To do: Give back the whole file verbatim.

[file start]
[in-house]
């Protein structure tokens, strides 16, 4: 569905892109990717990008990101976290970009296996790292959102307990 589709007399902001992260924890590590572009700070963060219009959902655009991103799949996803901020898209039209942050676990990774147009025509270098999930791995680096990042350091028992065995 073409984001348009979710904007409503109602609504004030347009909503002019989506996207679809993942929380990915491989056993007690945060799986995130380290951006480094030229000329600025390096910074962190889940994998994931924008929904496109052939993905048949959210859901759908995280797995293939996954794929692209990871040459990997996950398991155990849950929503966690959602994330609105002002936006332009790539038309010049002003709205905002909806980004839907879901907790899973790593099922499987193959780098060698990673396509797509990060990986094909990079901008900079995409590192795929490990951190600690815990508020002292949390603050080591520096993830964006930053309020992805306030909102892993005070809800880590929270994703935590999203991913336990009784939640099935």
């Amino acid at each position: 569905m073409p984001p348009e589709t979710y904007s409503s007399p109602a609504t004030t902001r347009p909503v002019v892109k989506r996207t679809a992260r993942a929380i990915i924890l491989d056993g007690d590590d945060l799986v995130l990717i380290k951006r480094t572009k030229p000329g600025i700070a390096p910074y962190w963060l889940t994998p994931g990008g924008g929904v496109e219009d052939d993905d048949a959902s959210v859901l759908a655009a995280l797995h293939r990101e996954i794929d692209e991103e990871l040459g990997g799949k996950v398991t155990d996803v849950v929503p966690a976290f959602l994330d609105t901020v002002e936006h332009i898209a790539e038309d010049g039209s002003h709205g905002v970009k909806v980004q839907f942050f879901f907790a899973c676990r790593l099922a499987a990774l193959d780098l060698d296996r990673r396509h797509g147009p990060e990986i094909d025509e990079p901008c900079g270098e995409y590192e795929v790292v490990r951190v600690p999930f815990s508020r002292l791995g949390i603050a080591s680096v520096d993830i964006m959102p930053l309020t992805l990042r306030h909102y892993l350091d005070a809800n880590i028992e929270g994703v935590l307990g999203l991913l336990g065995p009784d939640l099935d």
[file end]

[in-house]
């Protein structure tokens, strides 16, 4: 569905892109990717990008990101976290970009296996790292959102307990 589709007399902001992260924890590590572009700070963060219009959902655009991103799949996803901020898209039209942050676990990774147009025509270098999930791995680096990042350091028992065995 073409984001348009979710904007409503109602609504004030347009909503002019989506996207679809993942929380990915491989056993007690945060799986995130380290951006480094030229000329600025390096910074962190889940994998994931924008929904496109052939993905048949959210859901759908995280797995293939996954794929692209990871040459990997996950398991155990849950929503966690959602994330609105002002936006332009790539038309010049002003709205905002909806980004839907879901907790899973790593099922499987193959780098060698990673396509797509990060990986094909990079901008900079995409590192795929490990951190600690815990508020002292949390603050080591520096993830964006930053309020992805306030909102892993005070809800880590929270994703935590999203991913336990009784939640099935």
């Amino acid at each position: 569905m073409p984001p348009e589709t979710y904007s409503s007399p109602a609504t004030t902001r347009p909503v002019v892109k989506r996207t679809a992260r993942a929380i990915i924890l491989d056993g007690d590590d945060l799986v995130l990717i380290k951006r480094t572009k030229p000329g600025i700070a390096p910074y962190w963060l889940t994998p994931g990008g924008g929904v496109e219009d052939d993905d048949a959902s959210v859901l759908a655009a995280l797995h293939r990101e996954i794929d692209e991103e990871l040459g990997g799949k996950v398991t155990d996803v849950v929503p966690a976290f959602l994330d609105t901020v002002e936006h332009i898209a790539e038309d010049g039209s002003h709205g905002v970009k909806v980004q839907f942050f879901f907790a899973c676990r790593l099922a499987a990774l193959d780098l060698d296996r990673r396509h797509g147009p990060e990986i094909d025509e990079p901008c900079g270098e995409y590192e795929v790292v490990r951190v600690p999930f815990s508020r002292l791995g949390i603050a080591s680096v520096d993830i964006m959102p930053l309020t992805l990042r306030h909102y892993l350091d005070a809800n880590i028992e929270g994703v935590l307990g999203l991913l336990g065995p009784d939640l099935d």